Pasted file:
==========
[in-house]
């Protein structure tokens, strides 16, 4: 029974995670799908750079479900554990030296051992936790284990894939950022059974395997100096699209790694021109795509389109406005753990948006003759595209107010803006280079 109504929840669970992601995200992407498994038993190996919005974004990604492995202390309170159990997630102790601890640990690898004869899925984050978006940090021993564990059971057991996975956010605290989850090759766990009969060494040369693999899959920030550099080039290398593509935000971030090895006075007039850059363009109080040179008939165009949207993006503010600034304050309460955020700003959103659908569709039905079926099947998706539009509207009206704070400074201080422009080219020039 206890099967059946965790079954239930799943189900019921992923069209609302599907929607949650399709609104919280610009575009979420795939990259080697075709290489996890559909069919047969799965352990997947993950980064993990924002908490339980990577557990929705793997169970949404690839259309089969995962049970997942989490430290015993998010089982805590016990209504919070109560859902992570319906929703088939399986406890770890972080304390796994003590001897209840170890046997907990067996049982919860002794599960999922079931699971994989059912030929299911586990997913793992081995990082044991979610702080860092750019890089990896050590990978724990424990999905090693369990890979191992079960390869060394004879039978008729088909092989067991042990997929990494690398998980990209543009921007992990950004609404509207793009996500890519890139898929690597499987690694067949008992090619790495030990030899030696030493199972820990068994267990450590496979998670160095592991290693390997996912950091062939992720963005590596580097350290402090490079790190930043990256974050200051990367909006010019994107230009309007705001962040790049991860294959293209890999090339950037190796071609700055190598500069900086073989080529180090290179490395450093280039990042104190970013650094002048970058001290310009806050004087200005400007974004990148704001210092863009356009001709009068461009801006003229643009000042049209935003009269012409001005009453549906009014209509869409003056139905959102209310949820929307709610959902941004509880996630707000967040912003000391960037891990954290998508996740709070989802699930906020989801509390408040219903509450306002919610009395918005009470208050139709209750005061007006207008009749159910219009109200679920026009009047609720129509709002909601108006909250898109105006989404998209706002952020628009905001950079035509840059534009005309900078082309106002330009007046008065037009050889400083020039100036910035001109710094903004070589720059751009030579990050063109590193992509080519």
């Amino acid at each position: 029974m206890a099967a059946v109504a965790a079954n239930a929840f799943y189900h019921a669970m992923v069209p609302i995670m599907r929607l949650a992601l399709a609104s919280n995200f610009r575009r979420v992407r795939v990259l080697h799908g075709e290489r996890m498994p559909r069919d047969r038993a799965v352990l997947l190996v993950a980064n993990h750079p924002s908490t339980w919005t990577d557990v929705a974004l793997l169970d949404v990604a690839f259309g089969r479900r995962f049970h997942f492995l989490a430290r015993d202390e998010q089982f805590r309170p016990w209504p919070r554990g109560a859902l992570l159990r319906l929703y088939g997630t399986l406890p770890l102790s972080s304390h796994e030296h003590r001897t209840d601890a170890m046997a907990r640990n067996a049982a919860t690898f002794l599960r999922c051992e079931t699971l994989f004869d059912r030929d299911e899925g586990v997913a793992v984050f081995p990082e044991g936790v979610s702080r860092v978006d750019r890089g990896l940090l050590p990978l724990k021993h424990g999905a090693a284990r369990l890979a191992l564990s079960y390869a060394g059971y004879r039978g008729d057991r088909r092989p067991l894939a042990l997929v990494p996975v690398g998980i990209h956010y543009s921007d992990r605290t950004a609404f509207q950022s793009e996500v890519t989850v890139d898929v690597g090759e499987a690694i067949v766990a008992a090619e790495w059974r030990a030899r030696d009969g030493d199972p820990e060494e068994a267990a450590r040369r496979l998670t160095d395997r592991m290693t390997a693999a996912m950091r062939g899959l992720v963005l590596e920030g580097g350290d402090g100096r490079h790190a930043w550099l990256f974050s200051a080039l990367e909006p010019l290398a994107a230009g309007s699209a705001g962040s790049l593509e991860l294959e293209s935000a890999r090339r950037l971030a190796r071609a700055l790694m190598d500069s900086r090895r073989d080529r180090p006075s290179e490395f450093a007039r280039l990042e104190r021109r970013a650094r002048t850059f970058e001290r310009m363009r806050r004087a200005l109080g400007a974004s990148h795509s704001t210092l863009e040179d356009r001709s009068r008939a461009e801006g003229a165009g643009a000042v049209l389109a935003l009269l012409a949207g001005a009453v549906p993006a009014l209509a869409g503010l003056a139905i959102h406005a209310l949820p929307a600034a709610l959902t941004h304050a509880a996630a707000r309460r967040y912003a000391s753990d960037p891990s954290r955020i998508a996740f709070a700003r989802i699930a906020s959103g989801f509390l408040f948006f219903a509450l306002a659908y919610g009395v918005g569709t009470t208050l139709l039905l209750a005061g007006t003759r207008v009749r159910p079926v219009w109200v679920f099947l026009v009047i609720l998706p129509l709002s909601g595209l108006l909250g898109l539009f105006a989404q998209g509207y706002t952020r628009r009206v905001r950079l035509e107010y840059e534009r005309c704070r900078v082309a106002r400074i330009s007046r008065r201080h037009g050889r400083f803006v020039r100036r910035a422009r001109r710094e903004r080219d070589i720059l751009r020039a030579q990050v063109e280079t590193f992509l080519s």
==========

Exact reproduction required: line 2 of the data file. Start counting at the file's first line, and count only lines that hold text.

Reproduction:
């Protein structure tokens, strides 16, 4: 029974995670799908750079479900554990030296051992936790284990894939950022059974395997100096699209790694021109795509389109406005753990948006003759595209107010803006280079 109504929840669970992601995200992407498994038993190996919005974004990604492995202390309170159990997630102790601890640990690898004869899925984050978006940090021993564990059971057991996975956010605290989850090759766990009969060494040369693999899959920030550099080039290398593509935000971030090895006075007039850059363009109080040179008939165009949207993006503010600034304050309460955020700003959103659908569709039905079926099947998706539009509207009206704070400074201080422009080219020039 206890099967059946965790079954239930799943189900019921992923069209609302599907929607949650399709609104919280610009575009979420795939990259080697075709290489996890559909069919047969799965352990997947993950980064993990924002908490339980990577557990929705793997169970949404690839259309089969995962049970997942989490430290015993998010089982805590016990209504919070109560859902992570319906929703088939399986406890770890972080304390796994003590001897209840170890046997907990067996049982919860002794599960999922079931699971994989059912030929299911586990997913793992081995990082044991979610702080860092750019890089990896050590990978724990424990999905090693369990890979191992079960390869060394004879039978008729088909092989067991042990997929990494690398998980990209543009921007992990950004609404509207793009996500890519890139898929690597499987690694067949008992090619790495030990030899030696030493199972820990068994267990450590496979998670160095592991290693390997996912950091062939992720963005590596580097350290402090490079790190930043990256974050200051990367909006010019994107230009309007705001962040790049991860294959293209890999090339950037190796071609700055190598500069900086073989080529180090290179490395450093280039990042104190970013650094002048970058001290310009806050004087200005400007974004990148704001210092863009356009001709009068461009801006003229643009000042049209935003009269012409001005009453549906009014209509869409003056139905959102209310949820929307709610959902941004509880996630707000967040912003000391960037891990954290998508996740709070989802699930906020989801509390408040219903509450306002919610009395918005009470208050139709209750005061007006207008009749159910219009109200679920026009009047609720129509709002909601108006909250898109105006989404998209706002952020628009905001950079035509840059534009005309900078082309106002330009007046008065037009050889400083020039100036910035001109710094903004070589720059751009030579990050063109590193992509080519």